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The Waikiki Aquarium's Coral Collection
The Waikiki Aquarium has one of the largest coral collections in the world. Here’s why.
In many parts of the world, coral is now endangered or severely threatened,” says Waikiki Aquarium director Andrew Rossiter. Hawaii’s corals are not currently considered endangered, but damage to them is progressing due to factors such as global warming, marine activities and sedimentation.
For this reason, Waikiki Aquarium is growing more than 127 species from the South Pacific and Hawaii. Think of the collection as an insurance policy of healthy coral, just waiting to be reintroduced into the wild if a species goes extinct.
The program began in 1978, when Waikiki Aquarium biologists discovered a way to keep coral alive while in captivity. (The system the aquarium pioneered mimics the ocean, but in a tank: water flows in all directions, and artificial light simulates the wavelength of sunshine). Today, the technology is used worldwide.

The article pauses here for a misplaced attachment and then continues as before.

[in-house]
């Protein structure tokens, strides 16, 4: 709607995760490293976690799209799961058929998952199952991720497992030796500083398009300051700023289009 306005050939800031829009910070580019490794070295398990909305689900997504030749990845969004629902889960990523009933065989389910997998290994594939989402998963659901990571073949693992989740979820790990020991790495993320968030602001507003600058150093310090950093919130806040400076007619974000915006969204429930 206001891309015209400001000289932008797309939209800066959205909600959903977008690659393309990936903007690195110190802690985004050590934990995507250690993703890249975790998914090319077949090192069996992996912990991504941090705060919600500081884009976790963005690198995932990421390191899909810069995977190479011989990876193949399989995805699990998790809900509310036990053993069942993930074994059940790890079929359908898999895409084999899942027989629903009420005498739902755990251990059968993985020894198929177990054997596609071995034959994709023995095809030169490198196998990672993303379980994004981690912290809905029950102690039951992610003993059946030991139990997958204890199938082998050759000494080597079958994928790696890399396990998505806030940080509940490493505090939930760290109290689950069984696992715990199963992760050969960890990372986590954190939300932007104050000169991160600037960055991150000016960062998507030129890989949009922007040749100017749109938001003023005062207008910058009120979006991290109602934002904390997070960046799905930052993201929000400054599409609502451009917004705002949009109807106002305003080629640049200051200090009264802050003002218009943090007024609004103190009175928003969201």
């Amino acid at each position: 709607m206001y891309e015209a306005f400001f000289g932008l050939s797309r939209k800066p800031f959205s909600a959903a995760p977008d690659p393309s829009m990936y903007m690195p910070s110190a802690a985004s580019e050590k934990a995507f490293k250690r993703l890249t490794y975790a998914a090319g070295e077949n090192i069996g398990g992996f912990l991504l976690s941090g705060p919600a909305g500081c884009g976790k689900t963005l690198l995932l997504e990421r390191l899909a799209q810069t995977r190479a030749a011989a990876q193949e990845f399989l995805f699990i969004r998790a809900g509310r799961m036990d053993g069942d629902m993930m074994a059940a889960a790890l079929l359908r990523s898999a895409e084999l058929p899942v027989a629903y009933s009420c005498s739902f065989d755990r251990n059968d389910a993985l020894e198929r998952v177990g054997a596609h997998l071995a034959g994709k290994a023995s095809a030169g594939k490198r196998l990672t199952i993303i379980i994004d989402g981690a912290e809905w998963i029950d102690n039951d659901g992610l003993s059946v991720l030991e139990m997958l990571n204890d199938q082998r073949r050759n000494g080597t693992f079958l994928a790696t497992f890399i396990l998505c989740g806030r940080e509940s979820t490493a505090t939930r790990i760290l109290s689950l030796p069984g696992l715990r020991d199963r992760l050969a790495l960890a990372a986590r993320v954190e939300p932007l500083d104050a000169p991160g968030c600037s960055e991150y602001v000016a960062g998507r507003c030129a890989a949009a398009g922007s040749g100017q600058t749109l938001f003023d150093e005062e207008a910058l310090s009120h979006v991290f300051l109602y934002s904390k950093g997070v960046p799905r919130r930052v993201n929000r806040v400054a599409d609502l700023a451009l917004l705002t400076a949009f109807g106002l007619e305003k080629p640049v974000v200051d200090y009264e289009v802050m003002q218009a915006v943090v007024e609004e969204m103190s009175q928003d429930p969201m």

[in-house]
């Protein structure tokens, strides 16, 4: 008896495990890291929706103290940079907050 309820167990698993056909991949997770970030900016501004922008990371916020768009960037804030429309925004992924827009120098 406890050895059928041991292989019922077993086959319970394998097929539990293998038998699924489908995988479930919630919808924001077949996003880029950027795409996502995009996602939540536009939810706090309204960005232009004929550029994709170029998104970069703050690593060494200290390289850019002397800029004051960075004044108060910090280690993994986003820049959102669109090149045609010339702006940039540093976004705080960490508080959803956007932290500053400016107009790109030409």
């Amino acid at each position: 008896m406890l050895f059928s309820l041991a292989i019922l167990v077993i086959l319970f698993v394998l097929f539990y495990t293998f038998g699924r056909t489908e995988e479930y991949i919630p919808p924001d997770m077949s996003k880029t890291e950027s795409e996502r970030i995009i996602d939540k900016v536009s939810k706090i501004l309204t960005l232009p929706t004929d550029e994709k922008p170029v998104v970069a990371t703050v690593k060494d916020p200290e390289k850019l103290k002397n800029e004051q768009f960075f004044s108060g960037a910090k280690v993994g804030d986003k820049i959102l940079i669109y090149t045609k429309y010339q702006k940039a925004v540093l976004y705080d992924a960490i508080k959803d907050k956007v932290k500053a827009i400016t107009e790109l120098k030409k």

How researchers get the coral is a delicate endeavor. “We locate a large colony, say about four feet by four feet,” explains Rossiter. “The coral has all these tiny little fingers on it, most of them about 2-inches long. We remove a finger, put it in an egg crate, then put it inside an incubation tank where it’s given ideal conditions to grow.” The cutting doesn’t hurt the coral. The finger usually replaces itself in about two weeks.
On the aquarium’s lawn, an exhibit called the Coral Farm demonstrates the growing process. A few years ago, coral in the tank grew so large that fish in the exhibit became cramped
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